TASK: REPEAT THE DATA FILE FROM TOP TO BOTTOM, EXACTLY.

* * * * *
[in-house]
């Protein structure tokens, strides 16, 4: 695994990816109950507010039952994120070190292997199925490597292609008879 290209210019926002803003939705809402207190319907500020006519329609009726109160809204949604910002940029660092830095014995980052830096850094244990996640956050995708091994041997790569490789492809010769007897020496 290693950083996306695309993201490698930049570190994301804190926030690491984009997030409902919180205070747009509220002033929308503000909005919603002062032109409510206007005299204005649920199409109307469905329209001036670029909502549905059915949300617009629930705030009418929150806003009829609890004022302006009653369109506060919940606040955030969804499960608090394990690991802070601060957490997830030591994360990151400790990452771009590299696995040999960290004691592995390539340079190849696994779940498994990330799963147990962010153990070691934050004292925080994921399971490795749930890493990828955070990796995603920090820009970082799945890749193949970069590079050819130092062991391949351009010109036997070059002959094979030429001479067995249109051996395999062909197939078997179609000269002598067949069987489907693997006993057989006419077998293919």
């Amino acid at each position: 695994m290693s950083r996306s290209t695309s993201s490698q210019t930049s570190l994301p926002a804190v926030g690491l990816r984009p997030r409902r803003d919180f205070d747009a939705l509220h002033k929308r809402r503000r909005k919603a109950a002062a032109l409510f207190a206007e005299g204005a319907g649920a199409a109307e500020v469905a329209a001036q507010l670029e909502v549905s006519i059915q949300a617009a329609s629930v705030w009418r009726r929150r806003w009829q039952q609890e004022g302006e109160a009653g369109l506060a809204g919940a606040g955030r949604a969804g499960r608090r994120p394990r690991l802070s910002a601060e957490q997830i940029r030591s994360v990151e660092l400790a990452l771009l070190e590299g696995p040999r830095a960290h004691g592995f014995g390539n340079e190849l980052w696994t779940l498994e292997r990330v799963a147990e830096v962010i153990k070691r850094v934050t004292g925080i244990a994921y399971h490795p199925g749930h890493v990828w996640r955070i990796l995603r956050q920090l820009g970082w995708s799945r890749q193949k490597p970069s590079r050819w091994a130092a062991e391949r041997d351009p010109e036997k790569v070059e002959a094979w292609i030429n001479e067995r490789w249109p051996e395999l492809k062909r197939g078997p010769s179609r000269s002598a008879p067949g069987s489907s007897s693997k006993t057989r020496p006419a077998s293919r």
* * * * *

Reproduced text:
[in-house]
């Protein structure tokens, strides 16, 4: 695994990816109950507010039952994120070190292997199925490597292609008879 290209210019926002803003939705809402207190319907500020006519329609009726109160809204949604910002940029660092830095014995980052830096850094244990996640956050995708091994041997790569490789492809010769007897020496 290693950083996306695309993201490698930049570190994301804190926030690491984009997030409902919180205070747009509220002033929308503000909005919603002062032109409510206007005299204005649920199409109307469905329209001036670029909502549905059915949300617009629930705030009418929150806003009829609890004022302006009653369109506060919940606040955030969804499960608090394990690991802070601060957490997830030591994360990151400790990452771009590299696995040999960290004691592995390539340079190849696994779940498994990330799963147990962010153990070691934050004292925080994921399971490795749930890493990828955070990796995603920090820009970082799945890749193949970069590079050819130092062991391949351009010109036997070059002959094979030429001479067995249109051996395999062909197939078997179609000269002598067949069987489907693997006993057989006419077998293919």
């Amino acid at each position: 695994m290693s950083r996306s290209t695309s993201s490698q210019t930049s570190l994301p926002a804190v926030g690491l990816r984009p997030r409902r803003d919180f205070d747009a939705l509220h002033k929308r809402r503000r909005k919603a109950a002062a032109l409510f207190a206007e005299g204005a319907g649920a199409a109307e500020v469905a329209a001036q507010l670029e909502v549905s006519i059915q949300a617009a329609s629930v705030w009418r009726r929150r806003w009829q039952q609890e004022g302006e109160a009653g369109l506060a809204g919940a606040g955030r949604a969804g499960r608090r994120p394990r690991l802070s910002a601060e957490q997830i940029r030591s994360v990151e660092l400790a990452l771009l070190e590299g696995p040999r830095a960290h004691g592995f014995g390539n340079e190849l980052w696994t779940l498994e292997r990330v799963a147990e830096v962010i153990k070691r850094v934050t004292g925080i244990a994921y399971h490795p199925g749930h890493v990828w996640r955070i990796l995603r956050q920090l820009g970082w995708s799945r890749q193949k490597p970069s590079r050819w091994a130092a062991e391949r041997d351009p010109e036997k790569v070059e002959a094979w292609i030429n001479e067995r490789w249109p051996e395999l492809k062909r197939g078997p010769s179609r000269s002598a008879p067949g069987s489907s007897s693997k006993t057989r020496p006419a077998s293919r």